While Hurricane Florence landed in North Carolina in 2018, legal needs caused by the storm are ongoing, and the Pro Bono Resource Center is still here to help.

> For Legal Help Related to Florence

> For Attorney Volunteer Opportunities Related to Hurricane Florence


On September 14, 2018, Hurricane Florence made landfall in the Carolinas. The storm brought winds over ninety miles per hour and over three feet of rain in some locations. With $44 billion in estimated damages and lost output, Florence is one of the ten costliest hurricanes in United States history.

In the wake of this hurricane, more than 639,093 residents eligible for civil legal aid in the thirty-four North Carolina counties designated as disaster areas were suddenly faced with barriers to recovery that required civil legal assistance to overcome. For example, in New Hanover County, residents filed more than 12,000 requests for FEMA assistance that were denied, yet only 95 of those denials were appealed.

In response to this urgent need, the Pro Bono Resource Center coordinated thirty-five pro bono attorneys to provide legal information weekly to hurricane survivors at FEMA Disaster Recovery Centers (DRCs) in New Bern and Fayetteville until the end of the year. Pro bono assistance continued as the Resource Center organized and hosted four FEMA Appeal and Reconsideration Clinics in New Bern, Wilmington, Morehead City, and Trenton – through these clinics, in partnership with Legal Aid of North Carolina and the North Carolina Bar Foundation, among many others, 115 volunteers served 196 clients.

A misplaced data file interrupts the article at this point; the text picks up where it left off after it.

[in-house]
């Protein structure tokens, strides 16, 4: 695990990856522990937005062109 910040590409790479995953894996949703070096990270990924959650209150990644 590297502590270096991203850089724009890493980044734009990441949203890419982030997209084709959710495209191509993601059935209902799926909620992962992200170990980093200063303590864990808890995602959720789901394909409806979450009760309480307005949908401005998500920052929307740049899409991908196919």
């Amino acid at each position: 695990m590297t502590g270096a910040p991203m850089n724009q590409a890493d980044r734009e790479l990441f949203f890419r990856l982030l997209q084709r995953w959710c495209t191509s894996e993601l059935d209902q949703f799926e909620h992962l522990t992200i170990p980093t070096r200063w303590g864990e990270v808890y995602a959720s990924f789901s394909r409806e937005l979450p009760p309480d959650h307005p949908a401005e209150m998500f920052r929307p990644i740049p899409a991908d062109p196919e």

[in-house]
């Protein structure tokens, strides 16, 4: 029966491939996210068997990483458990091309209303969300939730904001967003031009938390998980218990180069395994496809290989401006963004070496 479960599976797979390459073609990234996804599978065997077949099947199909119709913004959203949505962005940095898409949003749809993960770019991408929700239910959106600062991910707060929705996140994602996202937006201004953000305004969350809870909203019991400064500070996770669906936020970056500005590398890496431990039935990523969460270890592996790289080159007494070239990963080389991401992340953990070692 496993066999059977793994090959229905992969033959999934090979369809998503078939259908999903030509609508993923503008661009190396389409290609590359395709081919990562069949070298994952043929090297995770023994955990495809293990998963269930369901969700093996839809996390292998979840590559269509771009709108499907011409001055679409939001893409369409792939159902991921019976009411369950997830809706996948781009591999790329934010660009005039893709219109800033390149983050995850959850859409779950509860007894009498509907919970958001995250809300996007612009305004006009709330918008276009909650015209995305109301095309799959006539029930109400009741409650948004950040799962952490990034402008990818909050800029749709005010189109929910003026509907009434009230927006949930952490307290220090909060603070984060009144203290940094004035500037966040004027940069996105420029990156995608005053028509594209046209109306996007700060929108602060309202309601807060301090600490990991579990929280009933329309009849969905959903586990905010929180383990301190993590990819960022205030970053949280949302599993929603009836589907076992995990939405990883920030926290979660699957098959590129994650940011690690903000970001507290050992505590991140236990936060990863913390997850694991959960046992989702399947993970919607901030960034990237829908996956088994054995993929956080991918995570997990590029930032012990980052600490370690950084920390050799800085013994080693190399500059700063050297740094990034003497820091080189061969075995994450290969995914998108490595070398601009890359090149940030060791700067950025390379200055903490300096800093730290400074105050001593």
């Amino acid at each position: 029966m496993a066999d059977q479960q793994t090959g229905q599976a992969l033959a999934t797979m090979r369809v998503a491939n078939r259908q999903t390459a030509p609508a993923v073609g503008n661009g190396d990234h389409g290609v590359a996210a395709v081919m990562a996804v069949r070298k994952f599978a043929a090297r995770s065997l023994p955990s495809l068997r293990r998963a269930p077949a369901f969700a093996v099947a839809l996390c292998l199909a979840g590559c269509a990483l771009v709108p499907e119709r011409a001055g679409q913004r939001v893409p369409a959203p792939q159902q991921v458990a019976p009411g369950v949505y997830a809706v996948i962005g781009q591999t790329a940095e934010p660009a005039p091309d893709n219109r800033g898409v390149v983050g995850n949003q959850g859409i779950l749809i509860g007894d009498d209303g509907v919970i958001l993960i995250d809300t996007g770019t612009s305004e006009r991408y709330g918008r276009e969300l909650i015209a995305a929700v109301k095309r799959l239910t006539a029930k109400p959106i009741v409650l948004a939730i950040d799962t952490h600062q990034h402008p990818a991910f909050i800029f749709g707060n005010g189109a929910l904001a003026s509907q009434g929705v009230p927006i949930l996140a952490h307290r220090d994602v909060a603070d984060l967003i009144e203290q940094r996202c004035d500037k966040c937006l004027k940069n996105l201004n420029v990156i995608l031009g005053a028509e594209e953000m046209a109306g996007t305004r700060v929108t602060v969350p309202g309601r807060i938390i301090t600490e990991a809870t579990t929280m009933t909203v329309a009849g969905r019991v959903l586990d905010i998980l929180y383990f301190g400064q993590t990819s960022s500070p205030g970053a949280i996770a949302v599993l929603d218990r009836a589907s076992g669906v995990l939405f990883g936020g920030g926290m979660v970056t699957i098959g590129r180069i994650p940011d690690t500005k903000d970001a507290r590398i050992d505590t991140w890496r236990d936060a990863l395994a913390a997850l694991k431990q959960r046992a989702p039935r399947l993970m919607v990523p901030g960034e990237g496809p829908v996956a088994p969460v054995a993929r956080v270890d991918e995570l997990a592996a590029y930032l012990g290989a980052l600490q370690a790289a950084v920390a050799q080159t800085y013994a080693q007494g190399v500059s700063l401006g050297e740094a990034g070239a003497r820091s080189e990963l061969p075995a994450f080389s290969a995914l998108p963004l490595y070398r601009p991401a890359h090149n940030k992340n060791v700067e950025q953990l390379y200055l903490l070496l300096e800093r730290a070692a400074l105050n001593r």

As the immediate legal needs from Hurricane Florence subsided, the Pro Bono Resource Center, with the North Carolina Bar Foundation, convened a Disaster Legal Services Summit, where the community of organizations working on legal assistance for people affected by Hurricane Florence could evaluate past efforts and collaborate on a plan for future disaster response.


Thank you to Donn Young for providing photos from disaster relief clinics.

This project is funded in part from a grant from the North Carolina Community Foundation.